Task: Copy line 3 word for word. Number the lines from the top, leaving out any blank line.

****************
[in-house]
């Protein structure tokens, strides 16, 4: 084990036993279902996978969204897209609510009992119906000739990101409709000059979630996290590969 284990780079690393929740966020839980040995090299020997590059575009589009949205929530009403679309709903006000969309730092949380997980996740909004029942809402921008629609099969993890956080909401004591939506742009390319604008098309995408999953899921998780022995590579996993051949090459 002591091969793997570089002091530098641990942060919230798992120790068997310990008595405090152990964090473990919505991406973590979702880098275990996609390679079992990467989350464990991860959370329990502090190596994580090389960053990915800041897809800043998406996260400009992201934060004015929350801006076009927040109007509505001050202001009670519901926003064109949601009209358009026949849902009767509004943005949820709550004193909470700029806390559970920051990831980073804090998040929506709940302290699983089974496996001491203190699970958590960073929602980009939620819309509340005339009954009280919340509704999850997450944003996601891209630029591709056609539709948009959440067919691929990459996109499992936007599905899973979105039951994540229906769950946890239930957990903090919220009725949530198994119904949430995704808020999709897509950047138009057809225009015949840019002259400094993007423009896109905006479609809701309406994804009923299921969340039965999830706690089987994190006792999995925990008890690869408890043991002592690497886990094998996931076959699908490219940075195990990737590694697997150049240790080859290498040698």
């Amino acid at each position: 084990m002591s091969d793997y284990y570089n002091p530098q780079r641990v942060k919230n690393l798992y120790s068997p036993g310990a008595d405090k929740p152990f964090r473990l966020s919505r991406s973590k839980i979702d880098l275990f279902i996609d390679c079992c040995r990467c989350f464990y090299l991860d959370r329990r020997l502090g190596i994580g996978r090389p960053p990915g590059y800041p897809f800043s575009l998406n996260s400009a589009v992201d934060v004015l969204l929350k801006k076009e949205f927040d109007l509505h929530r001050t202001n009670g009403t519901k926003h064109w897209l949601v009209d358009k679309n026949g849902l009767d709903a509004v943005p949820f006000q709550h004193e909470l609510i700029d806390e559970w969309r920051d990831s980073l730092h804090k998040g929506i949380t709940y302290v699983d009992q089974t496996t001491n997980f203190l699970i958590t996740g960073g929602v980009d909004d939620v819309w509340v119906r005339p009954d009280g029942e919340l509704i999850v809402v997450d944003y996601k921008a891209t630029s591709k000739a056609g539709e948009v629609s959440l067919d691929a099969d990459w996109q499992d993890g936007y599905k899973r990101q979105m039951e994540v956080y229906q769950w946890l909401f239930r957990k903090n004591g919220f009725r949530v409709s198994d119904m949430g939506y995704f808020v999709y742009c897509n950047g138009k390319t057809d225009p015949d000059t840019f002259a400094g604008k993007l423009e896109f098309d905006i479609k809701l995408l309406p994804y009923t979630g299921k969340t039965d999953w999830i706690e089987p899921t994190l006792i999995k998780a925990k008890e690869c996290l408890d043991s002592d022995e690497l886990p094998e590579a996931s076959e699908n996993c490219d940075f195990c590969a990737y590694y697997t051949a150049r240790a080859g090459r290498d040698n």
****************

């Amino acid at each position: 084990m002591s091969d793997y284990y570089n002091p530098q780079r641990v942060k919230n690393l798992y120790s068997p036993g310990a008595d405090k929740p152990f964090r473990l966020s919505r991406s973590k839980i979702d880098l275990f279902i996609d390679c079992c040995r990467c989350f464990y090299l991860d959370r329990r020997l502090g190596i994580g996978r090389p960053p990915g590059y800041p897809f800043s575009l998406n996260s400009a589009v992201d934060v004015l969204l929350k801006k076009e949205f927040d109007l509505h929530r001050t202001n009670g009403t519901k926003h064109w897209l949601v009209d358009k679309n026949g849902l009767d709903a509004v943005p949820f006000q709550h004193e909470l609510i700029d806390e559970w969309r920051d990831s980073l730092h804090k998040g929506i949380t709940y302290v699983d009992q089974t496996t001491n997980f203190l699970i958590t996740g960073g929602v980009d909004d939620v819309w509340v119906r005339p009954d009280g029942e919340l509704i999850v809402v997450d944003y996601k921008a891209t630029s591709k000739a056609g539709e948009v629609s959440l067919d691929a099969d990459w996109q499992d993890g936007y599905k899973r990101q979105m039951e994540v956080y229906q769950w946890l909401f239930r957990k903090n004591g919220f009725r949530v409709s198994d119904m949430g939506y995704f808020v999709y742009c897509n950047g138009k390319t057809d225009p015949d000059t840019f002259a400094g604008k993007l423009e896109f098309d905006i479609k809701l995408l309406p994804y009923t979630g299921k969340t039965d999953w999830i706690e089987p899921t994190l006792i999995k998780a925990k008890e690869c996290l408890d043991s002592d022995e690497l886990p094998e590579a996931s076959e699908n996993c490219d940075f195990c590969a990737y590694y697997t051949a150049r240790a080859g090459r290498d040698n």